(Note: this is part of a series of posts, in which I explain a basic physics concept and put it in a wider context. The first two dealt with pendulums; I do have one more post about pendulums to come as well.)
“Identical” is one of those words that is most often used imprecisely. That’s for good reason: very little is actually identical in the everyday world. An example is “identical twins”, when a single fertilized egg splits into two embryos — both of which carry the same genetic information. Despite this, genetic changes can still occur between the twinning event and adulthood, so twins are never completely identical, though the differences are small enough that even DNA tests can be stymied. (Dogs evidently can do better in some instances!) And of course even if genetics are the same (as in clones of various sorts), environmental factors serve to shape the development of an organism.
When going into the microscopic regime, identical becomes a more and more precise description. If we are hard-headed science types, we can say two things are identical if no experiment can tell them apart. Imagine a game of pool where all the balls are exactly the same, as opposed to the regular game with its cue ball and 15 numbered balls (that are of course the Devil’s tool) with their various colors and patterns. In a strange game of identipool, you wouldn’t be able to tell which ball is which. Sure, supposedly you could watch all 16 balls as they move around the table, but if someone distracted you momentarily and switched the positions of two of them, you wouldn’t notice. The more balls, the harder it is to keep track. Imagine the Calvin & Hobbes story line in which he duplicates himself 5 times, and the chaos that ensued.
In quantum mechanics, particles are precisely identical. Every electron is identical to every other; photons of the same color (as in a laser) are also indistinguishable. Richard Feynman, pictured above, imagined a way of thinking in which there is only one electron: positrons (the antimatter versions of electrons) are electrons moving backwards in time. This means that all the collisions, annihilations, and other interactions are simply the result of one electron bouncing back and forth in time. The idea is less far-fetched than it sounds, even though it ultimately doesn’t seem to match the real world: the amount of matter in the universe appears to be greater than the amount of antimatter. Nevertheless, the difference between electrons and positrons is less than it might seem at first; either way, every electron is identical to every other electron, so they might as well be the same particle as far as experiments are concerned. Even though each type of particle may be distinguishable from others in nature, the particles within a type cannot be told apart, no matter how sophisticated you are!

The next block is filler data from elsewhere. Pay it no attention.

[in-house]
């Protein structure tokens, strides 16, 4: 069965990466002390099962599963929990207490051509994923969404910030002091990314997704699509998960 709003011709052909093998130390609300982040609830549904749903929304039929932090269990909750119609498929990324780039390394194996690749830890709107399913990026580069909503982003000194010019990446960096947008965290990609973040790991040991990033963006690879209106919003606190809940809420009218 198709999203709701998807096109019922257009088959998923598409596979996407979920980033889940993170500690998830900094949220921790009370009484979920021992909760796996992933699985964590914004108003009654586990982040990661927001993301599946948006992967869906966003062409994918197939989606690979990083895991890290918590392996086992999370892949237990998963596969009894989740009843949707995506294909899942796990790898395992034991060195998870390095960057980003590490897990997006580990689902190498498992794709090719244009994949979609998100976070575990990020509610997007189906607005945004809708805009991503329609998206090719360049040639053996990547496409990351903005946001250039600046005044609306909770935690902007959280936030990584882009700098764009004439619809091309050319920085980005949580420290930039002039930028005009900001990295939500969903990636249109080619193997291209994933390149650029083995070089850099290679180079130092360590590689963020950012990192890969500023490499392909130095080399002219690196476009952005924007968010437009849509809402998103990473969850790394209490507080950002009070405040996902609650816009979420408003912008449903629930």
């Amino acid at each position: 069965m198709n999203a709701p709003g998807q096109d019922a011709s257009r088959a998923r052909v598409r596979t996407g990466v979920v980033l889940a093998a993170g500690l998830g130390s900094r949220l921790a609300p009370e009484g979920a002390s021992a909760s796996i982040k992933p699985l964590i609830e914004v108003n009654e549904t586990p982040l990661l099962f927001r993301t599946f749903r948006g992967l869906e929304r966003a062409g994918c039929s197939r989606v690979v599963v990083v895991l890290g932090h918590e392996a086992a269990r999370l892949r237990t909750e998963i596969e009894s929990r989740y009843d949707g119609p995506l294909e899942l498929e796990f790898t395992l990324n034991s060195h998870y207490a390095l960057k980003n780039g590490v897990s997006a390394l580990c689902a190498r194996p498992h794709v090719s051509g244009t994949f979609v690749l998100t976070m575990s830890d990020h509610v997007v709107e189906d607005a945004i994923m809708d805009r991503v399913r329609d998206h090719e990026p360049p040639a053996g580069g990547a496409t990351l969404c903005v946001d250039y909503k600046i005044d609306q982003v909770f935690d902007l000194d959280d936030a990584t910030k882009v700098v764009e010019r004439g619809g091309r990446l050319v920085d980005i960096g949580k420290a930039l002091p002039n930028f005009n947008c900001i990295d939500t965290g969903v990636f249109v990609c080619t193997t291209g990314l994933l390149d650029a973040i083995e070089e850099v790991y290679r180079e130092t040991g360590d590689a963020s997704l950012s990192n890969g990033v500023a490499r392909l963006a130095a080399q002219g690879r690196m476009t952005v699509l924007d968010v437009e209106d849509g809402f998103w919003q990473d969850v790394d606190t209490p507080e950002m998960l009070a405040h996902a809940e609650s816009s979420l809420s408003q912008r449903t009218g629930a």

A truly dramatic example of the identical nature of quantum mechanical particles occurs with a type of particle called a boson, named for Indian physicist Satyendra Nath Bose (the handsome gentleman shown at right). Bose’s work in collaboration with Albert Einstein showed that if you assume all particles in a boson gas are truly identical, they can merge their identities together into a single entity at low temperatures. Called a Bose-Einstein condensate, this new super-object behaves like a single particle of (relatively) enormous size — a quantum Voltron, if you will.
Because all the particles were originally identical, when their identities merge, it is no longer possible to even say there are individual particles within the condensate. They are identical, and they have identical quantum states, so together they make the perfect collective. The first Bose-Einstein condensate in a laboratory was made in 1995, at the University of Colorado at Boulder. The bosons were rubidium atoms cooled to within a whisker of absolute zero (170 nanokelvins, to be more precise). Photons, which are also bosons, were made to form a Bose-Einstein condensate in 2010.
The very identical nature of particles on a quantum level has many implications and results. I’ll return to some of these ideas in later posts, but here’s a teaser: the identical character of electrons and neutrons plays a role in the structure of neutron stars, bizarre corpses of stars that act like giant atomic nuclei. Nothing in our daily experience is truly identical, but on the smallest scales, the indistinguishability of particles is not only precise, but necessary for understanding their behavior.
(I intended to include a picture of Paul and Pauline, the identical aliens from Planet Purple on “Mr. Rogers’ Neighborhood”. However, they seem to be sufficiently obscure characters that I can’t find a good picture of them on the entire internet! Internet, you have failed me. We are no longer on speaking terms.)
6 responses to “Physics Quanta: From Identical Twins to Voltron, Physics Style”
[…] microscopic quantum world doesn’t follow those same rules: every electron is perfectly identical to every other electron, every hydrogen atom is identical to every other hydrogen atom. Though in an ideal world you could […]
[…] June (a busy month, due to summer teaching): “What Does the Double-Slit Experiment Actually Show?” (at Scientific American) and “From Identical Twins to Voltron, Physics Style“ […]
[…] things on the microscopic scale get more interesting. For one thing, particles are identical: for example, you can’t tell two electrons apart, so the details of color, imperfections of […]
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[…] with different symbols, but if they are in the same state, we use the same symbol for both, since electrons are indistinguishable from each other. The special multiplication symbol (called the “outer product”, if […]
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